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Des Moines Treatment Centers

Drug Rehab Centers in Des Moines, Iowa

Des Moines, Iowa has a total of 29 drug rehab listing(s) containing information on alcohol rehab centers, addiction treatment centers, drug treatment programs, and rehabilitation clinics within the city. Contact us if you have a facility in Des Moines, Iowa and would like to share it in our directory. Additional information about specific Des Moines listings is available by phoning our toll free rehab helpline at 866-720-3784.

Some 198,682 people live in the city of Des Moines, Iowa. It is found in Polk County and it is around 123.1 miles from Omaha and 105.2 miles from Cedar Rapids. During the 1990s, there was a small increase of around 3% in population. However, over the past few years, its population has been declining. Des Moines is a relatively peaceful and safe town. In 2003, statistics showed that, while the levels of property crimes were above the state average, levels of violent crimes were lower. Despite this, however, there is a significant concern about drug and alcohol abuse in the city, one that public officials are working very hard to address.


Statistics on Substance Abuse in Des Moines, IA


The statistics on substance abuse in Des Moines are quite interesting. They include the fact that:


  • 18.4% of young adult males smoke cigars, compared to 5.8% of women.
  • Cigar smoking is proving to be very popular among young people, with 14.5% of people aged between 18 and 19 smoking them, compared to just 8.5% of people aged between 24 and 24.
  • 65.1% of men who smoke cigars also smoke cigarettes, compared to 69.2% of women.
  • In the population group of 12 to 17, more men (9.2%) than women (8.2%) smoke. While this is still worrisome, it represents a decrease from previous counts (12.3% and 13.6% respectively).
  • 6.8% of people in Des Moines admit to binge drinking, which is a significant concern.


A further study was conducted in 2013 to determine what the most abused substances were among the population. It was found that opioids (including heroin), stimulants (including meth), and depressants were the most abused substances. One of the particularly concerning issues is that many residents of Des Moines are prescribed opioid painkillers, which is leading to them developing an addiction later on. As such, various intervention measures have been put in place to reduce the number of prescriptions.


While the levels of violent crimes are quite low, the levels of property crime are higher than the state average. A positive correlation has been identified between this and substance abuse. As a result, Des Moines has instated drug court programs. Here, those who have an addiction or other substance abuse problem are ordered to seek treatment through detox and rehab centers. Uniquely, Des Moines is one of the few parts of the country that sometimes orders offenders to attend residential rehab, rather than outpatient rehab. Later on, those who graduate from the programs have their criminal convictions quashed.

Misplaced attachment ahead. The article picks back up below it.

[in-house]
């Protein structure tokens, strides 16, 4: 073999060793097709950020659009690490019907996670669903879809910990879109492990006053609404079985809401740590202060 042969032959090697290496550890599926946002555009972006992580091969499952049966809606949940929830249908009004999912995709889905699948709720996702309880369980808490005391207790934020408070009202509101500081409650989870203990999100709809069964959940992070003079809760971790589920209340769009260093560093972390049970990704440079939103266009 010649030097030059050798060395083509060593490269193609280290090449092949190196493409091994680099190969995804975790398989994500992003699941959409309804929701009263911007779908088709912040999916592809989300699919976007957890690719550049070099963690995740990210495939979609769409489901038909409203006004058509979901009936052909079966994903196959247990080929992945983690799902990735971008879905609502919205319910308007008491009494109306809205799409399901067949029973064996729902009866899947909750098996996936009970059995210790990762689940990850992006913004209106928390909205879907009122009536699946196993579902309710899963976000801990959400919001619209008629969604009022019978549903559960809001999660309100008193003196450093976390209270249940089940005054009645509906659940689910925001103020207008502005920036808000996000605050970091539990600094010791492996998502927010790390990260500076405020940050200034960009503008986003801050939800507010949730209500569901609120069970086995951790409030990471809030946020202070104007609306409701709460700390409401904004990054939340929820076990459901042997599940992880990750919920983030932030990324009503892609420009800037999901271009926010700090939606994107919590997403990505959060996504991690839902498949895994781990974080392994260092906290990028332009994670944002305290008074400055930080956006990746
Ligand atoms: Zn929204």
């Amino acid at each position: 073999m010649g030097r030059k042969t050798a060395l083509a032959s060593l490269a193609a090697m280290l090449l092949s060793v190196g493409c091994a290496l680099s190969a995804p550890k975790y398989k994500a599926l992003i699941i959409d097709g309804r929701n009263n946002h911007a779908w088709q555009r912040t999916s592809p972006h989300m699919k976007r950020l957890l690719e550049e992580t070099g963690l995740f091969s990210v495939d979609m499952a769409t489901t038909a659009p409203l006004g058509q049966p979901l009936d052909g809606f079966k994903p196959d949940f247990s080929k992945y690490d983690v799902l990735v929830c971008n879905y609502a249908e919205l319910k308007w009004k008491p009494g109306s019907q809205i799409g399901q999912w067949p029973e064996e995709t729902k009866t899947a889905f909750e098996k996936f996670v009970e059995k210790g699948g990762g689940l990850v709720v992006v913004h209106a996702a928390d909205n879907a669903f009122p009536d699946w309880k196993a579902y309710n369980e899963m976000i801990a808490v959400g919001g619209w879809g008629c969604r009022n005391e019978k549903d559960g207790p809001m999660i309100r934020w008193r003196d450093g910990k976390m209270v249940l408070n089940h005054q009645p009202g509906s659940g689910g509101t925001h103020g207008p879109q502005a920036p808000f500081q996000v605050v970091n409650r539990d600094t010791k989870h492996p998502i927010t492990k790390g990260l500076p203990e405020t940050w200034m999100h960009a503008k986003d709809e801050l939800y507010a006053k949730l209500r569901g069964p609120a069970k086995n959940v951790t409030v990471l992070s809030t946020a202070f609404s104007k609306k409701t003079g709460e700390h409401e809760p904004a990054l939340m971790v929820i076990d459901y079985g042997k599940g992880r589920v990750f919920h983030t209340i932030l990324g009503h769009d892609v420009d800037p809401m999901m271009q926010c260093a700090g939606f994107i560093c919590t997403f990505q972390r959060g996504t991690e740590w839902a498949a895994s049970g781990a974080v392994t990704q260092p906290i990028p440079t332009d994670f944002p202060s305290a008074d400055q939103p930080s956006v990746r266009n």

People in Des Moines are regularly signposted to the various treatment facilities that exist in or near the city. Inpatient and outpatient facilities are available, and there is also a strong aftercare support network in place. This ensures that people who go through the process of detox and a period of rehabilitation, are provided with ongoing counseling, peer support, sober living facilities, and access to 12 step programs. In so doing, the city aims to lower its rates of relapse.

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Drug Facts

  • Heroin is highly addictive and withdrawal extremely painful.
  • 2.6 million people with addictions have a dependence on both alcohol and illicit drugs.
  • Alcohol blocks messages trying to get to the brain, altering a person's vision, perception, movements, emotions and hearing.
  • Women suffer more memory loss and brain damage than men do who drink the same amount of alcohol for the same period of time.
  • Illicit drug use in the United States has been increasing.
  • Heroin usemore than doubledamong young adults ages 1825 in the past decade.
  • Benzodiazepines are usually swallowed. Some people also inject and snort them.
  • Getting blackout drunk doesn't actually make you forget: the brain temporarily loses the ability to make memories.
  • Over 60% of deaths from drug overdoses are accredited to prescription drugs.
  • Over 6.1 Million Americans have abused prescription medication within the last month.
  • Gases can be medical products or household items or commercial products.
  • In 2011, non-medical use of Alprazolam resulted in 123,744 emergency room visits.
  • Smoking crack allows it to reach the brain more quickly and thus brings an intense and immediatebut very short-livedhigh that lasts about fifteen minutes.
  • Approximately 28% of Utah adults 18-25 indicated binge drinking in the past months of 2006.
  • Nearly one third of mushroom users reported heightened levels of anxiety.
  • Ecstasy can cause you to dehydrate.
  • 1 in 10 high school students has reported abusing barbiturates
  • 1/3 of teenagers who live in states with medical marijuana laws get their pot from other people's prescriptions.
  • In 2010, 42,274 emergency rooms visits were due to Ambien.

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